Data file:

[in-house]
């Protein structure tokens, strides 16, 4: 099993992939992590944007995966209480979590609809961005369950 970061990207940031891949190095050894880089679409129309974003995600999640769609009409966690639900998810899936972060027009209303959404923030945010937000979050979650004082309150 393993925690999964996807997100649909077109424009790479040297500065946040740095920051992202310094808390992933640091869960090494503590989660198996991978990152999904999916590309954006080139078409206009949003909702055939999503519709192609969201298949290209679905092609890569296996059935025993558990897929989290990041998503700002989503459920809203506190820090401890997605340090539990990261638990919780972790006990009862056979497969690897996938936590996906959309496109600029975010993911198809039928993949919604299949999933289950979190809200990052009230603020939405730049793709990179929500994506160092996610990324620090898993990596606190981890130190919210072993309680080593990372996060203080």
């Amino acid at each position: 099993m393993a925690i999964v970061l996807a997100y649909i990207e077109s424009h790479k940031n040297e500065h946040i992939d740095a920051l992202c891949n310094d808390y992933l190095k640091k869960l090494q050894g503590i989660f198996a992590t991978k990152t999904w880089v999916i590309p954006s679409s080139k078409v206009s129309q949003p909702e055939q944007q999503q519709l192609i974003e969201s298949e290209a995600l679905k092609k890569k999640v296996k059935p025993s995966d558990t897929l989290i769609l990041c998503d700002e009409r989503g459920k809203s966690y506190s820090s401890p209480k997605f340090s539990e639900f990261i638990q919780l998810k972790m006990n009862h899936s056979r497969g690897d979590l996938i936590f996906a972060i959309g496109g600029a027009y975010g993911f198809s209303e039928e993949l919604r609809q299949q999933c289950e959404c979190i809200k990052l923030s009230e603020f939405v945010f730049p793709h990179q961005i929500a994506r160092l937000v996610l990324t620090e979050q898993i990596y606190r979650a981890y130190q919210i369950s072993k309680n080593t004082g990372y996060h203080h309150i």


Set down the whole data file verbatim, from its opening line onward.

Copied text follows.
[in-house]
């Protein structure tokens, strides 16, 4: 099993992939992590944007995966209480979590609809961005369950 970061990207940031891949190095050894880089679409129309974003995600999640769609009409966690639900998810899936972060027009209303959404923030945010937000979050979650004082309150 393993925690999964996807997100649909077109424009790479040297500065946040740095920051992202310094808390992933640091869960090494503590989660198996991978990152999904999916590309954006080139078409206009949003909702055939999503519709192609969201298949290209679905092609890569296996059935025993558990897929989290990041998503700002989503459920809203506190820090401890997605340090539990990261638990919780972790006990009862056979497969690897996938936590996906959309496109600029975010993911198809039928993949919604299949999933289950979190809200990052009230603020939405730049793709990179929500994506160092996610990324620090898993990596606190981890130190919210072993309680080593990372996060203080």
């Amino acid at each position: 099993m393993a925690i999964v970061l996807a997100y649909i990207e077109s424009h790479k940031n040297e500065h946040i992939d740095a920051l992202c891949n310094d808390y992933l190095k640091k869960l090494q050894g503590i989660f198996a992590t991978k990152t999904w880089v999916i590309p954006s679409s080139k078409v206009s129309q949003p909702e055939q944007q999503q519709l192609i974003e969201s298949e290209a995600l679905k092609k890569k999640v296996k059935p025993s995966d558990t897929l989290i769609l990041c998503d700002e009409r989503g459920k809203s966690y506190s820090s401890p209480k997605f340090s539990e639900f990261i638990q919780l998810k972790m006990n009862h899936s056979r497969g690897d979590l996938i936590f996906a972060i959309g496109g600029a027009y975010g993911f198809s209303e039928e993949l919604r609809q299949q999933c289950e959404c979190i809200k990052l923030s009230e603020f939405v945010f730049p793709h990179q961005i929500a994506r160092l937000v996610l990324t620090e979050q898993i990596y606190r979650a981890y130190q919210i369950s072993k309680n080593t004082g990372y996060h203080h309150i």